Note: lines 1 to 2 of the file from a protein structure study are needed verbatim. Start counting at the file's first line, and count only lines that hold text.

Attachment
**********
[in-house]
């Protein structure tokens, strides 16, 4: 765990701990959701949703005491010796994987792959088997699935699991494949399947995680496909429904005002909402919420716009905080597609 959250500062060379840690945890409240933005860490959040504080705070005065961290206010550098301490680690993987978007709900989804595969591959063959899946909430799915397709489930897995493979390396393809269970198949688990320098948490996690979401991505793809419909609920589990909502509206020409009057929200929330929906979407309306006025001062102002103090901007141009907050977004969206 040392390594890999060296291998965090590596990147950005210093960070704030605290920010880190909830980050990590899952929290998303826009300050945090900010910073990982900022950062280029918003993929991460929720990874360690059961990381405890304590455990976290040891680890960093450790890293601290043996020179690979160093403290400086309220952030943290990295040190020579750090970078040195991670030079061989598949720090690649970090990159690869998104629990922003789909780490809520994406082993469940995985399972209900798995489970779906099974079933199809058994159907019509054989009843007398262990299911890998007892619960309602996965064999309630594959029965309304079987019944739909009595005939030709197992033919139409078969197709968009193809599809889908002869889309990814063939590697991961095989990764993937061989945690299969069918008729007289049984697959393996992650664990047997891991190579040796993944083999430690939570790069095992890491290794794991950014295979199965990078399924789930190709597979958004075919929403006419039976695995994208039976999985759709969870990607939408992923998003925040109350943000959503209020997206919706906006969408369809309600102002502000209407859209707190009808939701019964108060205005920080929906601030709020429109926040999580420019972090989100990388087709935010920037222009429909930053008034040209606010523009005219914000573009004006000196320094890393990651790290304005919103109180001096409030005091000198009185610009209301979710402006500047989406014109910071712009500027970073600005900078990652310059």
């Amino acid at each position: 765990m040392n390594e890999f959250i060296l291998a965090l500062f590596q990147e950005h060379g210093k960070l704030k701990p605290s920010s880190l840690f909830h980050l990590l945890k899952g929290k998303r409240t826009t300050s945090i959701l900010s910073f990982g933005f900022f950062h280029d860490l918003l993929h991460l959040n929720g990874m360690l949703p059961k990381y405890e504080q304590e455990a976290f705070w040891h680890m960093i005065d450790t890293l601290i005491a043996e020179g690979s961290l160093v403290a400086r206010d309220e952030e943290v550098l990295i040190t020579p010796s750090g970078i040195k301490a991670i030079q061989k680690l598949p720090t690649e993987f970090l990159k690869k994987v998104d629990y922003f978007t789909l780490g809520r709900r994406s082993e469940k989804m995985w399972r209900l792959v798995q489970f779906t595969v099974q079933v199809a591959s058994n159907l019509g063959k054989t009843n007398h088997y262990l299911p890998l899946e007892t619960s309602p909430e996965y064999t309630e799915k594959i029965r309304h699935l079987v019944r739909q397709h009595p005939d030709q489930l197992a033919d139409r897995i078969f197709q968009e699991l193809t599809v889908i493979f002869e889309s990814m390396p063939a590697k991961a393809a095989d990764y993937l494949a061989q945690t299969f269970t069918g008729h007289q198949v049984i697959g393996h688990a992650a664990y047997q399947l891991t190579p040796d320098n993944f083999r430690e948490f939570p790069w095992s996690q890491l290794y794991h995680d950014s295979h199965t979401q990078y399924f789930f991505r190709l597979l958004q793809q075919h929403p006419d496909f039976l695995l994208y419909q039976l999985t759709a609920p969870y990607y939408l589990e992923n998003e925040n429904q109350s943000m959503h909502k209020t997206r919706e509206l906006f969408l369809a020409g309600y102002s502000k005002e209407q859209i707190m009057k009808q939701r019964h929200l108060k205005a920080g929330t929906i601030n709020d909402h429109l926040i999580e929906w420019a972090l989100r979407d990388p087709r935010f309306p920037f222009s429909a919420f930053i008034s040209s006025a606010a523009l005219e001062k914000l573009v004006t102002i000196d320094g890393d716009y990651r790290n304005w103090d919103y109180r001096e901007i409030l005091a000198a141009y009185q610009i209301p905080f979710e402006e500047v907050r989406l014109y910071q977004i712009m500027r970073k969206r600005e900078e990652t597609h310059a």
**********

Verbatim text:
[in-house]
């Protein structure tokens, strides 16, 4: 765990701990959701949703005491010796994987792959088997699935699991494949399947995680496909429904005002909402919420716009905080597609 959250500062060379840690945890409240933005860490959040504080705070005065961290206010550098301490680690993987978007709900989804595969591959063959899946909430799915397709489930897995493979390396393809269970198949688990320098948490996690979401991505793809419909609920589990909502509206020409009057929200929330929906979407309306006025001062102002103090901007141009907050977004969206 040392390594890999060296291998965090590596990147950005210093960070704030605290920010880190909830980050990590899952929290998303826009300050945090900010910073990982900022950062280029918003993929991460929720990874360690059961990381405890304590455990976290040891680890960093450790890293601290043996020179690979160093403290400086309220952030943290990295040190020579750090970078040195991670030079061989598949720090690649970090990159690869998104629990922003789909780490809520994406082993469940995985399972209900798995489970779906099974079933199809058994159907019509054989009843007398262990299911890998007892619960309602996965064999309630594959029965309304079987019944739909009595005939030709197992033919139409078969197709968009193809599809889908002869889309990814063939590697991961095989990764993937061989945690299969069918008729007289049984697959393996992650664990047997891991190579040796993944083999430690939570790069095992890491290794794991950014295979199965990078399924789930190709597979958004075919929403006419039976695995994208039976999985759709969870990607939408992923998003925040109350943000959503209020997206919706906006969408369809309600102002502000209407859209707190009808939701019964108060205005920080929906601030709020429109926040999580420019972090989100990388087709935010920037222009429909930053008034040209606010523009005219914000573009004006000196320094890393990651790290304005919103109180001096409030005091000198009185610009209301979710402006500047989406014109910071712009500027970073600005900078990652310059």